Attended this wonderful lecture at Columbia recently. Was able to attend only the morning sessions, always a pleasure to go back and listen to these wonderful scholars. The section that really stood out for me (mostly because it resonated with my own academic concerns) was the Second Panel with Dr. Charfi and Professor Dabashi which sought to differentiate between the ritual act of prayer and the spiritual experience of praying. While I have been familiar with such a notion which upholds all juridical theology as being a dialectical response to the sociology of religion being an underlying theme in Professor Dabashi’s work , Dr Charfi’s work also underlined similar intellectual anxieties.
One of the most noteworthy aspects of Dr.Charfi’s discussion was the fact that inspite of the rigid rituals upheld by all schools of Islamic jurisprudence, historically there is no certainty with regards to the exact ritual or formula prescribed in Islam with regards to praying. ‘All available information on which Muslims rely are elaborations by the fuquha ( jurists) of different schools’, he said,’ which were not made in the early stages of Islam but much later in the 9th century after the various schools of jurisprudence were elaborated and practices stabilized. Some evidence even suggests that such stabilization was achieved at the expense of manipulating historical facts, either by omission or by selecting and deliberately choosing some facts over others that are inconvenient for the harmony of the ritual system as a whole’. Dr Charfi pointed out that ‘ the fuquha themselves were divided about the most simple acts associated with prayer, such as the method of the iqama ( the call to prayer), the recitation of quranic ayat in a high or low voice, and the action of lifting the arms or keeping them to the side etc. No hadith whose authenticity is certain, according to the strictest criteria used by the traditionalists, has come to settle how to conduct these acts that are repeated in each prayer. However the juridical institutions do not tolerate any deviations and refuse to bow down from their common standard of compliance with established worship…It must also be mentioned that Centuries and generations have shaped the ritual prayer as we know it’.
Professor Dabashi also reiterated these views saying that the fiqh (jurisprudence) are human interpretations of the Sharia and not definitive constructs that have sacred sanctity. In the actual reality of lived Islam, he said, ‘Both the theologian and philospher are out for lunch proverbially. No body pays much attention to what juridical worship suggests but do their own thing. There is clearly something else to religion then, there is a complex interaction between practice and law. There is historical evidence of multiplicity of pieties and popular influences in Islam where diverse events and narratives have given meaning to rituals like prayers. Consequently there are multiple ways to pray and the notion of prayer is complicated by the fact that a majority of Muslims today do not speak Arabic so they don’t know what they are saying when they recite the Quran’. He highlighted the two ideal types in the Sharia regarding prayers, one which emphasizes bodily regulation, scholastic formalism with concerns like exact pronunciation etc and the other focuses on the spirituality of the act or internalism, interiorizing the truth. The former approach upholds the notion of bila kaifa (don’t ask) and the supposed intelligibility of prayer does not matter but the latter emphasizes the need for the self to understand and connect with God. “When you are at the Kaaba you don’t have a qibla, you are already there’, he quoted from Rumi’s Mathnawi about the story of Moses and the Shephard. Najam Haider also spoke ‘in defense of the juridical’ saying that there was a need to differentiate between fuquha and ulema, and that the tension in Islam between these two viewpoints was not really between the juridical and the popular but rather created by the manipulation of power in Islamic societies.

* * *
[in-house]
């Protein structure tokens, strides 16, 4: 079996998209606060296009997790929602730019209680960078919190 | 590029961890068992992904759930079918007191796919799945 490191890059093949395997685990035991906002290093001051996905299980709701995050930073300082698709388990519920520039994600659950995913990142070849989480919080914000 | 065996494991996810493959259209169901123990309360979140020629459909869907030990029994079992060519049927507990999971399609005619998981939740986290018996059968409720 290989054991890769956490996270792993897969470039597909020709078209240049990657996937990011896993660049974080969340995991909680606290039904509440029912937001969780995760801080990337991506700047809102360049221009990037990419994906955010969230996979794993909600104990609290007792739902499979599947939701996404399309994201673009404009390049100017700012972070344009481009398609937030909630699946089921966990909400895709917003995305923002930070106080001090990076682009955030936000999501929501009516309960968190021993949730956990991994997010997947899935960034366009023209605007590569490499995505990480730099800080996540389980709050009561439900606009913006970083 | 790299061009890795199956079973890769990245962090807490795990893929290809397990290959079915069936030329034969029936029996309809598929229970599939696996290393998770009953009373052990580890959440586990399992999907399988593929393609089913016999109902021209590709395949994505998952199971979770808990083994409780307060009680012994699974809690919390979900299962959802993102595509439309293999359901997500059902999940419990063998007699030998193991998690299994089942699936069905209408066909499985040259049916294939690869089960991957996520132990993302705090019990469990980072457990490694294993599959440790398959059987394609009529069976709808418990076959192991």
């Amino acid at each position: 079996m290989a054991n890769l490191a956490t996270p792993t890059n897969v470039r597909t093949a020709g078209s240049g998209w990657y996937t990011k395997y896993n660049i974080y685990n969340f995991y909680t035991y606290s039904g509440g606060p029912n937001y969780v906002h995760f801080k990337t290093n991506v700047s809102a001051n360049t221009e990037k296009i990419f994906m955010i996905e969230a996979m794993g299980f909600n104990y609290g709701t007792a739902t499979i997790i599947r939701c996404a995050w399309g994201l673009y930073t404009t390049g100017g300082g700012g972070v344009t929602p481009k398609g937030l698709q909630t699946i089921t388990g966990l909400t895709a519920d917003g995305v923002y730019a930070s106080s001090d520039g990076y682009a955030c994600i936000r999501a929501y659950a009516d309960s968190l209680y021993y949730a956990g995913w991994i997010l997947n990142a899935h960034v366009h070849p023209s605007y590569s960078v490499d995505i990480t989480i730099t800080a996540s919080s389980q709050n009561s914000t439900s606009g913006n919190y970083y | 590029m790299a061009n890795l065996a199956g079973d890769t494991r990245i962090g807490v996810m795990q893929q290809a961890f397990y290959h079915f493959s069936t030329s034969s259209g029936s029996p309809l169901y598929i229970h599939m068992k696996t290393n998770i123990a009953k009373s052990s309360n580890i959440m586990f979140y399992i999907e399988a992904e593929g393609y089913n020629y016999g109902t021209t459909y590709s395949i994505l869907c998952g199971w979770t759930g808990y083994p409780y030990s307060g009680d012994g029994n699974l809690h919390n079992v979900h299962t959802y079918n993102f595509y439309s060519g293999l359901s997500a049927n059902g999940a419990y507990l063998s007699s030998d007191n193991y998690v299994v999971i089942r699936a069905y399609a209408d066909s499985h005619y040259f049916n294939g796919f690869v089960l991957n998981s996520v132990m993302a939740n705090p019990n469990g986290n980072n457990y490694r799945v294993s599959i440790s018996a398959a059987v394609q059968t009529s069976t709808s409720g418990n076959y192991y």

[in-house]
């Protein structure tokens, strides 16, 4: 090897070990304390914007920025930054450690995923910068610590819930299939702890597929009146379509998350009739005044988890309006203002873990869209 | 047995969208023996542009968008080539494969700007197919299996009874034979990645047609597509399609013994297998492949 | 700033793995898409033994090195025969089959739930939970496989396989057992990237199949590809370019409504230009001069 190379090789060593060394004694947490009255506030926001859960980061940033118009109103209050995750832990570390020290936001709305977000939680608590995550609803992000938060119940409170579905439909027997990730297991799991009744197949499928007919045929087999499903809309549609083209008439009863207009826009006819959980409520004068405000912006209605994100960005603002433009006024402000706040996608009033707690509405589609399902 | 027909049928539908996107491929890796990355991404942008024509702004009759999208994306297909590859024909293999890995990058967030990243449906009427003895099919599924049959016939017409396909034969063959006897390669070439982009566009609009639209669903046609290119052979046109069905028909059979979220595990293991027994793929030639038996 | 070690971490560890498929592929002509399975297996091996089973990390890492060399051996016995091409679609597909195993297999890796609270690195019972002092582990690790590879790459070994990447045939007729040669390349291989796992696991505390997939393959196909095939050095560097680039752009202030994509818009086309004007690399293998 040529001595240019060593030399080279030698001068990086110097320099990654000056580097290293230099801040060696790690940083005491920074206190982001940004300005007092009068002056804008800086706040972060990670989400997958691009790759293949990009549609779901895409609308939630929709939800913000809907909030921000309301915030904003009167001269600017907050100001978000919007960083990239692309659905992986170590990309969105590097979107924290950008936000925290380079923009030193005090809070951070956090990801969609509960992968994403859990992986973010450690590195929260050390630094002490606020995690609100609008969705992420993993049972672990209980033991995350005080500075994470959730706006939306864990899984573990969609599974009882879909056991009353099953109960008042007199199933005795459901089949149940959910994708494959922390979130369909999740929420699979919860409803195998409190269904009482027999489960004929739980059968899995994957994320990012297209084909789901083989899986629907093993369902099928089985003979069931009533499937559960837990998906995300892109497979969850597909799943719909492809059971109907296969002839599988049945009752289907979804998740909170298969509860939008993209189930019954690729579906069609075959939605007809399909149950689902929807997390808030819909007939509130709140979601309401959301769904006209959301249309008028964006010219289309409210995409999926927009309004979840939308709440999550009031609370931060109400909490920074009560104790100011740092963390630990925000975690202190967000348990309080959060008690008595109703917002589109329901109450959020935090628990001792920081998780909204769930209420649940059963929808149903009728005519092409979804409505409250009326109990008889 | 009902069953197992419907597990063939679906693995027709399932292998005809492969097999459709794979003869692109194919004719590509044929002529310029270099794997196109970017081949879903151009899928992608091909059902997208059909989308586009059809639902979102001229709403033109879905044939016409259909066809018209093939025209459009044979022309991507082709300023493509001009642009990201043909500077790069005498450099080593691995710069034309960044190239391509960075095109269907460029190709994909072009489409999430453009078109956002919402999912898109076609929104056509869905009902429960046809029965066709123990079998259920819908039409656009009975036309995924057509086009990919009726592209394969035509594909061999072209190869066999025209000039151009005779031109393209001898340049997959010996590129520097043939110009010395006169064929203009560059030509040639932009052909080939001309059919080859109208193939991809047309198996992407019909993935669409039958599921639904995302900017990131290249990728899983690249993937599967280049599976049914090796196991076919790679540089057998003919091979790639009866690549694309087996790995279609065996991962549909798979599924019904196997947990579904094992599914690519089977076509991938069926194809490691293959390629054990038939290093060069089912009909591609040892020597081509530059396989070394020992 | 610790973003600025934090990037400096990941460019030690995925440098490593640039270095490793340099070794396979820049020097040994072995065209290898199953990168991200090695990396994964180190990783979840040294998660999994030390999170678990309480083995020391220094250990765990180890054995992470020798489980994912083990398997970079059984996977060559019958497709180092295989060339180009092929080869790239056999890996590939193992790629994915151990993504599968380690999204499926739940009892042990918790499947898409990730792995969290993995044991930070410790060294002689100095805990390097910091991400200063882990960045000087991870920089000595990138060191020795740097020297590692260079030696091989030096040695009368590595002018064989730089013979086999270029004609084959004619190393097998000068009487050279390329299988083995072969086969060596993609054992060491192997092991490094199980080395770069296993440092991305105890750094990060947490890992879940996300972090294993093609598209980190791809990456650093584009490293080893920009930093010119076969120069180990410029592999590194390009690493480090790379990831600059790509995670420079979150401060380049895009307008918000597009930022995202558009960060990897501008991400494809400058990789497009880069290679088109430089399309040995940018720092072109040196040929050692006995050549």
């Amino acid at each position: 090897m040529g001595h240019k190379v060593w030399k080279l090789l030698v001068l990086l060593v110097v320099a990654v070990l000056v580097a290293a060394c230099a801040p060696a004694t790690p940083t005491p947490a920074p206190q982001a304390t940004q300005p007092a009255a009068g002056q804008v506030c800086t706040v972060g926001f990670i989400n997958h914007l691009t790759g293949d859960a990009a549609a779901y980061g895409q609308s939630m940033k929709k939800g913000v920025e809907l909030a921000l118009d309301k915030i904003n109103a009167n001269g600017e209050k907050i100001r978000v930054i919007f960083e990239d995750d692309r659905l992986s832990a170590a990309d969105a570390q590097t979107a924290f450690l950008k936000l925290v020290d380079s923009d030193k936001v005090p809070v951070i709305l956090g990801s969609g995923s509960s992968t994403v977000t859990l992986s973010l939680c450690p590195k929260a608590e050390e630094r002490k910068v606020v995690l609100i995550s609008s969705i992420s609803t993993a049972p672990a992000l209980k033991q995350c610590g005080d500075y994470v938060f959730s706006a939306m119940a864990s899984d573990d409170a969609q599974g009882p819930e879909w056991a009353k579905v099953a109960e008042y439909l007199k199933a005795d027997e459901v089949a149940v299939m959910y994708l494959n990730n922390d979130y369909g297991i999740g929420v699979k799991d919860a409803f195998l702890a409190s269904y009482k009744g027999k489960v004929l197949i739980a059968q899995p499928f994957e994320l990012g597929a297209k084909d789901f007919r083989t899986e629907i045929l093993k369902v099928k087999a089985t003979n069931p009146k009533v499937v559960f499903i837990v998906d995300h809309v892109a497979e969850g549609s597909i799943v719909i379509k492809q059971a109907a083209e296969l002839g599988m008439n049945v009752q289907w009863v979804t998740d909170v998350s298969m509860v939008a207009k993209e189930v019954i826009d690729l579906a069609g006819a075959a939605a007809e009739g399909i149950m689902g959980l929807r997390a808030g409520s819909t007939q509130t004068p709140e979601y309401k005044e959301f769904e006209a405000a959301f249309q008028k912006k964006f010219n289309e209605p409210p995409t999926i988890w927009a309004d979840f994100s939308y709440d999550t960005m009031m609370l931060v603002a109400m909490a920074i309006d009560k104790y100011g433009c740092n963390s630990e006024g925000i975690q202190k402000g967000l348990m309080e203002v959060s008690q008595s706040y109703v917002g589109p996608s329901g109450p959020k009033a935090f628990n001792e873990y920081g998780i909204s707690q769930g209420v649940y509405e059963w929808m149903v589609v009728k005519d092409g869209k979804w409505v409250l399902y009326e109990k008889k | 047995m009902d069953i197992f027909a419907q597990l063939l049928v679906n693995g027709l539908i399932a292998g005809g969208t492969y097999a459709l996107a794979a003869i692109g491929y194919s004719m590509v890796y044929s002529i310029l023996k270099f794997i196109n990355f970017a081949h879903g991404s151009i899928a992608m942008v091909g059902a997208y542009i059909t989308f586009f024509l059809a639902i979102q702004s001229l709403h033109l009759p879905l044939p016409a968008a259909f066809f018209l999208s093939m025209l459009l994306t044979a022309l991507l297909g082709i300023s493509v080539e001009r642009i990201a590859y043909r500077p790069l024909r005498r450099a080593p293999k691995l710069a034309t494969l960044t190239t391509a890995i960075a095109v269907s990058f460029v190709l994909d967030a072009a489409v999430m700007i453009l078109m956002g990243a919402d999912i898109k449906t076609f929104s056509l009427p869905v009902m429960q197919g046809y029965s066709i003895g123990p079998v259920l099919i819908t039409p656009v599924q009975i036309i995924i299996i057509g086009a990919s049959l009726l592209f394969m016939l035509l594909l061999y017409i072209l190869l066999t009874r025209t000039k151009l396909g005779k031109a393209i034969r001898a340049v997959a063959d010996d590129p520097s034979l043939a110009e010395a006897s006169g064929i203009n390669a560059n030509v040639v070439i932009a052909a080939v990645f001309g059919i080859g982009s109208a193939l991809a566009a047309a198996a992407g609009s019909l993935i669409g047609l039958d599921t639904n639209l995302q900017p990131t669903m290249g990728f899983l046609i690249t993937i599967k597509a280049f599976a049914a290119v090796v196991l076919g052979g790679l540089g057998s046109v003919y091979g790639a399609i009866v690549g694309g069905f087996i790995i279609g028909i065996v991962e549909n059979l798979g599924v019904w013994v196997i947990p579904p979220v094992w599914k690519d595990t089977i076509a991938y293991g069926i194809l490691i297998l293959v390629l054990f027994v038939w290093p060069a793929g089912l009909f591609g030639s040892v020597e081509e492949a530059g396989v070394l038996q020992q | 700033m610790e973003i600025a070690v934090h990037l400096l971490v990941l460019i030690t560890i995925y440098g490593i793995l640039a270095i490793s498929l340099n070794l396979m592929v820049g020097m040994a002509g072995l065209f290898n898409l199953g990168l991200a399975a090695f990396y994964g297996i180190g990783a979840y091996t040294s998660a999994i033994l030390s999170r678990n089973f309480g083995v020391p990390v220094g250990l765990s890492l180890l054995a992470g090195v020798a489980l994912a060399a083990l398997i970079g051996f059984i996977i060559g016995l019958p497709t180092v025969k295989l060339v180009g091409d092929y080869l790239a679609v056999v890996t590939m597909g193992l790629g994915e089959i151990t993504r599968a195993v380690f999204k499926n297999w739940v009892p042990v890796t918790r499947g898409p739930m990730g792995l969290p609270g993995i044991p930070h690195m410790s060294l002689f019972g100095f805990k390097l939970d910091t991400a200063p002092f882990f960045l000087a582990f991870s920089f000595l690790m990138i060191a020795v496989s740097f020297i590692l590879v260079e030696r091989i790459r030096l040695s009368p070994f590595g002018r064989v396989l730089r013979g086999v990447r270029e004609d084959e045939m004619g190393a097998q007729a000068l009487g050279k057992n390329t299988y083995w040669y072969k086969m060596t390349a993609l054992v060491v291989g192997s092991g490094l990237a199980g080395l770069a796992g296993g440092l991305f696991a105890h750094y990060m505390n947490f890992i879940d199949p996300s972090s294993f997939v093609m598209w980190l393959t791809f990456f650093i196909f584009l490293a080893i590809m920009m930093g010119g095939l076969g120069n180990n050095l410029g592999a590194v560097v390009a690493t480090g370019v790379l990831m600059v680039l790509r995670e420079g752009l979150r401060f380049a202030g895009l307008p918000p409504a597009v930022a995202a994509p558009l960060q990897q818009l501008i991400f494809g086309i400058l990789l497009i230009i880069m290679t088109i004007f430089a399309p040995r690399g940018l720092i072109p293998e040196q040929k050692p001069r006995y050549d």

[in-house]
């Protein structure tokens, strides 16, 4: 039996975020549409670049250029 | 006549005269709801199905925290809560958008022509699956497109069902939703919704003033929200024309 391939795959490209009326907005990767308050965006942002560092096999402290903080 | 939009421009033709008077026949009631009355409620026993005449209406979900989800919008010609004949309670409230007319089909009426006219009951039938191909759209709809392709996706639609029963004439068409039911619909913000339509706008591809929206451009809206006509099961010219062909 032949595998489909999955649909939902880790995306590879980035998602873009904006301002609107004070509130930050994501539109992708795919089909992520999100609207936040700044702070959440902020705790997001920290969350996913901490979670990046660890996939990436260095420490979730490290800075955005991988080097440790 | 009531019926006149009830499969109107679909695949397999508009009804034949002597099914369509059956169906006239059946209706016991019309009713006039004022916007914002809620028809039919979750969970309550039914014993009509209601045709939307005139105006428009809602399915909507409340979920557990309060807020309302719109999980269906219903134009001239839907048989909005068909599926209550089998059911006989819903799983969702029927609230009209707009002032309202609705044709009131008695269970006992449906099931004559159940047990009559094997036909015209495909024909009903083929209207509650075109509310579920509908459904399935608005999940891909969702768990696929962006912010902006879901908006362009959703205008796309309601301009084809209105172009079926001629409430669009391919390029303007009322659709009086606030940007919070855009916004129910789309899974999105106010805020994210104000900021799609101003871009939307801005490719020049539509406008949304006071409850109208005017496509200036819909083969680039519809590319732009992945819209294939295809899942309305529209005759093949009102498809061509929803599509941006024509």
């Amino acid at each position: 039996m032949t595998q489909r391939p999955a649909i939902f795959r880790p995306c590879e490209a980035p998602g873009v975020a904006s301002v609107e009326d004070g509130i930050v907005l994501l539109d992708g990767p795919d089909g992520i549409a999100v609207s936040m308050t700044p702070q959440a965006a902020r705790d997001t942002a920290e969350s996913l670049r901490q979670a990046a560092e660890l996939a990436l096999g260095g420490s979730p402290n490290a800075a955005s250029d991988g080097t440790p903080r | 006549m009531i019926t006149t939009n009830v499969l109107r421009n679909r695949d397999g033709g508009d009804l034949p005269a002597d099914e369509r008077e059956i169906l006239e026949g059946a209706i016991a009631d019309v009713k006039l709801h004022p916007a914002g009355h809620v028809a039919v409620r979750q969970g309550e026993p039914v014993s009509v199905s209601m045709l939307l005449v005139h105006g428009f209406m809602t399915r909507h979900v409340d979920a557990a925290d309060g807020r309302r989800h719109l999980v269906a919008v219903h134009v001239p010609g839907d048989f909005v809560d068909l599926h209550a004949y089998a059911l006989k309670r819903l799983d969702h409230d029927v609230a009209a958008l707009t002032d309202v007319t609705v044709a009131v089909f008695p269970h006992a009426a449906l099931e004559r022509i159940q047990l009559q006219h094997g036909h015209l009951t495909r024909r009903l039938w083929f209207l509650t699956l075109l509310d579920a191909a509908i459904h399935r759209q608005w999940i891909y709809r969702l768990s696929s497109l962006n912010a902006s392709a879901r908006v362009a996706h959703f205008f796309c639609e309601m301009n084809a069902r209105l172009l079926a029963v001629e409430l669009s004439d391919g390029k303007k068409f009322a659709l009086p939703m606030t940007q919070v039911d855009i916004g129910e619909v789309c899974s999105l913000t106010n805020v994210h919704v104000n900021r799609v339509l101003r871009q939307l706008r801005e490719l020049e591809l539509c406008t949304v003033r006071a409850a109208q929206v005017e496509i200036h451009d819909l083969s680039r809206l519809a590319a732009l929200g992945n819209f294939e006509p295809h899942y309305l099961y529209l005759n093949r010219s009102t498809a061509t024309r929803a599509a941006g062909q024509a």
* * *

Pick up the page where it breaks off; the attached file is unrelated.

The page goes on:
Such information clearly points towards a lack of certainty on any normative method for praying and is attested by the historical accounts from the early Islamic period which show that Muslims of all persuasions prayed in their own way and accepted diversity as I have mentioned elsewhere. This is significant specially regarding the discord surrounding the primacy of the ritual in most muslim communities today, where there are irreconcilable divisions between different sects and even within the sects themselves. In many cases many muslims do not pray with each other or in many occasions throw fellow Muslims out of mosques because their method of praying does not conform to a certain ritual prescription. This is specially true for the ‘traditionalists’ the Ahle Hadith or the Salafis, but also true for other orthodox groups like the Deobandis in South Asia, who all refuse to pray with Muslims from other maslaks.
For those interested the SSRC’s The Prayer Blog has good discussions going on regarding the Islamic prayer among others. An interesting article on this blog where the author argues that the reformist approaches to prayer practices should not be dismissed as ‘superficial’ and that such debates and conversations about duas acknowledged the complexity and ambiguities of prayer, its method and effects. http://forums.ssrc.org/ndsp/2013/04/15/supplications-and-islamic-reformism/